Dweezil Zappa knows a thing or two about guitar. Steeped in music since early childhood thanks to his father — virtuoso rock guitarist and maverick composer Frank Zappa — Dweezil’s own illustrious career has become the poster for an encyclopedic knowledge of technique, tone, and gear, bolstered by the perfectionism and work ethic that famously runs in the family. From his solo work to his tribute project encompassing his father, Frank Zappa’s Astounding Compositions, to his upcoming tenure on the 2019 Experience Hendrix tour, Dweezil has relied on QSC powered loudspeakers to recreate iconic guitar tones and craft entirely new ones. In his latest stage rigs, these include multiple K12.2 and K10.2 cabinets.
“I first discovered QSC close to 11 years ago,” recalls Zappa. “I had started using and the Axe Effects digital modeling devices from Fractal Audio. The Axe Effects was designed to work with full range studio monitors for direct recording. On stage I needed to be able to make that transition. Most of the wedge options at the time sounded either too hyped or too compressed to me. Then I tried QSC — I think I started off with the KW Series — and they had the flattest frequency response and the sounds I programmed in the studio translated without any issue. In this genre of powered stage monitors, the QSCs gave me the home base I’d been looking for. The low frequencies stayed tight at loud volumes and the cabinets didn’t rattle like others I tried. I like that the guitar felt natural and responded musically to proximity feedback. All of those details plus considerable headroom made the QSCs the best fit for my performance needs.”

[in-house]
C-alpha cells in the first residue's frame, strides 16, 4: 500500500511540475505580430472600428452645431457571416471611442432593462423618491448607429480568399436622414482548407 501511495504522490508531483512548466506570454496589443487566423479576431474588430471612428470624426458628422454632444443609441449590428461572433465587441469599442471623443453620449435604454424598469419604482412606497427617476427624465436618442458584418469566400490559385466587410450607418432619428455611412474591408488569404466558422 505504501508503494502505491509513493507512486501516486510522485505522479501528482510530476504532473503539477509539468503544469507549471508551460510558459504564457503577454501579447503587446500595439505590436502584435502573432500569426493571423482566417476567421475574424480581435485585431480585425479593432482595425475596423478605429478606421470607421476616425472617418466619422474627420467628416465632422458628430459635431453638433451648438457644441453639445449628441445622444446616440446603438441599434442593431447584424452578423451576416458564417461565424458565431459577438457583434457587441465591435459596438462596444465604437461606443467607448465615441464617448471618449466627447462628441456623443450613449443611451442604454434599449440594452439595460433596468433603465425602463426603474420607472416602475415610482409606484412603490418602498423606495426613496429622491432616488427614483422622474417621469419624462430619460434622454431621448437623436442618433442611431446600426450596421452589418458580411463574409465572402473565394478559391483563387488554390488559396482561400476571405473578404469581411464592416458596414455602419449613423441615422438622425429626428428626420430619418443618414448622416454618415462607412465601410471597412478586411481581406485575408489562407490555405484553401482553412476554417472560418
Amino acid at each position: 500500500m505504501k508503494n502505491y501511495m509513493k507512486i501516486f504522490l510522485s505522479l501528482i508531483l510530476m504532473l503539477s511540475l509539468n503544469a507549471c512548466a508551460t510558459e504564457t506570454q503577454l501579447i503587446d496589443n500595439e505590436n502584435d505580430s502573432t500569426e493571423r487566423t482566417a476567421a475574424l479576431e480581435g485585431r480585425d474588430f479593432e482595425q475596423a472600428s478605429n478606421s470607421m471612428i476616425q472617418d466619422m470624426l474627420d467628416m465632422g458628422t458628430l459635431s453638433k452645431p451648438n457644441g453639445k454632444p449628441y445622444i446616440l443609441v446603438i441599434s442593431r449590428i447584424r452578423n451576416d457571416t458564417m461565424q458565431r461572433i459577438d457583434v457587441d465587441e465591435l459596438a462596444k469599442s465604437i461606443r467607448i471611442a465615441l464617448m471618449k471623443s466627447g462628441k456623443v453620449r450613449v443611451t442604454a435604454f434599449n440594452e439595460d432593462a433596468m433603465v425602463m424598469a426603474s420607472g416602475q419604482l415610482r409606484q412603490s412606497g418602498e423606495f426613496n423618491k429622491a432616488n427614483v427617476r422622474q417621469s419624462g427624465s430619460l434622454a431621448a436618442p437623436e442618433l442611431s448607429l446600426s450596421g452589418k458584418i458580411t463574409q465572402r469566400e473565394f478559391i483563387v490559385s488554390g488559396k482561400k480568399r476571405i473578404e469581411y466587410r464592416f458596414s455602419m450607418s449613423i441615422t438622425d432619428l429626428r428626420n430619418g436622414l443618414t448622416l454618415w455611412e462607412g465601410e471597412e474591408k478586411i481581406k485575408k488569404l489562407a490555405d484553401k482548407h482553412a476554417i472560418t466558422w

Zappa goes through a meticulous process of “R&D” when creating guitar tones for a concert. “If I’m doing songs from my dad’s records, I tend to examine the guitar tones down to the DNA level and recreate the different layers he built. Because I grew up watching him work in the studio and onstage, I developed a pretty good understanding of what he used and how he used it. For other artists like Jimi Hendrix, the process is pretty similar. I research what was used and how it was used and I try to digitally recreate that signal path. I still incorporate analog pedals in my guitar rig and that does make a big difference in feel and tone. Once I have an idea of what I’m trying to recreate, I’ll start listening to the character of the original recording— from CD or a file on my computer — through the QSC loudspeakers. I’ll listen for the character-enhancing studio elements added during a mix, such as compression and EQ, since those may be different than the initial raw guitar sound. Then I’ll start to make a preset to match it on the modeling amp, and I can A-B my guitar with the record to be assured of consistency. To be able to analyze a mix and then audition a solo instrument through the same speakers is a big advantage. You can’t do that with a conventional guitar cabinet because it cannot reproduce the frequency response needed for an album mix.”